Alison Wolf writes: Feminist cries for action have seen a resurgence of late, notably in calls for quotas on company boards. Large numbers of very successful women feel that life is profoundly sexist and unfair. Feminism has always and inevitably been driven by the educated and well-connected, but today’s feminists are also obsessed with their own elite, metropolitan lives. This is deeply depressing. It is also having a pernicious effect on politicians and policy-making.
Take the 30% Club – the campaign for at least 30% of board members in large public companies to be female. This has attracted huge publicity and traction. Top women campaign for it, politicians line up to sing the importance of such “diversity”. It is received wisdom that this policy is good for women in general, and important to them – and also good for the benighted companies themselves.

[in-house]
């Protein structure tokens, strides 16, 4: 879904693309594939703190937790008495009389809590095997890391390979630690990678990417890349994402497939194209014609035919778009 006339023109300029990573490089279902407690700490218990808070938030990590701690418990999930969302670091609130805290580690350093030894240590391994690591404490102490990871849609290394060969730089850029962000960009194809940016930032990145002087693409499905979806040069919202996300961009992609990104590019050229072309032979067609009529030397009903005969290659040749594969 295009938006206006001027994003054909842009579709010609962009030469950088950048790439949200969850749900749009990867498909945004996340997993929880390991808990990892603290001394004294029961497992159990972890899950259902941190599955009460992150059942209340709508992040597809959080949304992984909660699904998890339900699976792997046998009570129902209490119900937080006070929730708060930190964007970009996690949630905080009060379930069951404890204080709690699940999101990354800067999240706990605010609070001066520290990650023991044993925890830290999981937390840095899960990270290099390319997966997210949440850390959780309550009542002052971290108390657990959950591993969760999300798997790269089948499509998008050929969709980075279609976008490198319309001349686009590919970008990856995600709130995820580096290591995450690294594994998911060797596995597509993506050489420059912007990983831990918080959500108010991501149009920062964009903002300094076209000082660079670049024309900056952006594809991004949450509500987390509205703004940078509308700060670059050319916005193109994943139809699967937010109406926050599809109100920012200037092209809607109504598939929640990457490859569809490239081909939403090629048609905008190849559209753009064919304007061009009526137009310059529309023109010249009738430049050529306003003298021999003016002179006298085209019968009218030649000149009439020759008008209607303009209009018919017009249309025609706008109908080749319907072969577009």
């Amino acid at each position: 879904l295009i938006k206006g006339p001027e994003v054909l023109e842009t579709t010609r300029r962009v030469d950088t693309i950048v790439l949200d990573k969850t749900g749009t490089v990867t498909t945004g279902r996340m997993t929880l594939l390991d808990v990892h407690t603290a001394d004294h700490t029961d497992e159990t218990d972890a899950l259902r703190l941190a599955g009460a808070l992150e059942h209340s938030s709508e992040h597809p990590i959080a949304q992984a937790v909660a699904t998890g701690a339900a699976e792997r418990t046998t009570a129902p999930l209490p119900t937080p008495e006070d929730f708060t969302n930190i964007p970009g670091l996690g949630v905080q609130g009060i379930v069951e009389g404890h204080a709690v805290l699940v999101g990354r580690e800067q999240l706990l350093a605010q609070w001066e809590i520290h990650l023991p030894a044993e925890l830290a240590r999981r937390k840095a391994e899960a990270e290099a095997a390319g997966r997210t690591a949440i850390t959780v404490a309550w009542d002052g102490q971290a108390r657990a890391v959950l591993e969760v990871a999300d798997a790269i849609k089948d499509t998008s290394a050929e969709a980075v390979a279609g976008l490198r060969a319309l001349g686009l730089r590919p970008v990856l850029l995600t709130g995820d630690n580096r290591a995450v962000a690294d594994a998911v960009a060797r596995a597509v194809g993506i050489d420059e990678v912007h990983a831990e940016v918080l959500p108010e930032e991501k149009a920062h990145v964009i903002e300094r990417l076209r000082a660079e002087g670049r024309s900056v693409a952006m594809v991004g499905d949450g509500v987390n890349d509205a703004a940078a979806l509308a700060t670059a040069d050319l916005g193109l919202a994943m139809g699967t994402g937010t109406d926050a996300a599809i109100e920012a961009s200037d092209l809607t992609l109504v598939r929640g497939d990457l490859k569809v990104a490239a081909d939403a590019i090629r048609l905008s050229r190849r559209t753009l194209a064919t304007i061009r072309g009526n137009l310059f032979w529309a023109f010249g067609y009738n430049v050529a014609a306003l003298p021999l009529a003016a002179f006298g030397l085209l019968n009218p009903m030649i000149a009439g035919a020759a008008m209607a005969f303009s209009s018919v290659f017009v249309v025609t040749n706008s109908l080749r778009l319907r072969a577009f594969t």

This is simplistic, and it is nonsense. A number of countries have introduced quotas for large public companies; but only one, to date, has enacted major sanctions for miscreants, and has a good many years’ experience with quotas. That is Norway, where 40% representation is required and enforced.
And the result? The policy has done nothing whatsoever for the female labour market generally. It has had no impact on female pay and promotion prospects in the companies concerned. It has had no positive impact on company profits either: replacing privileged men with privileged women doesn’t seem to pay any “diversity” benefits. [Continue reading…]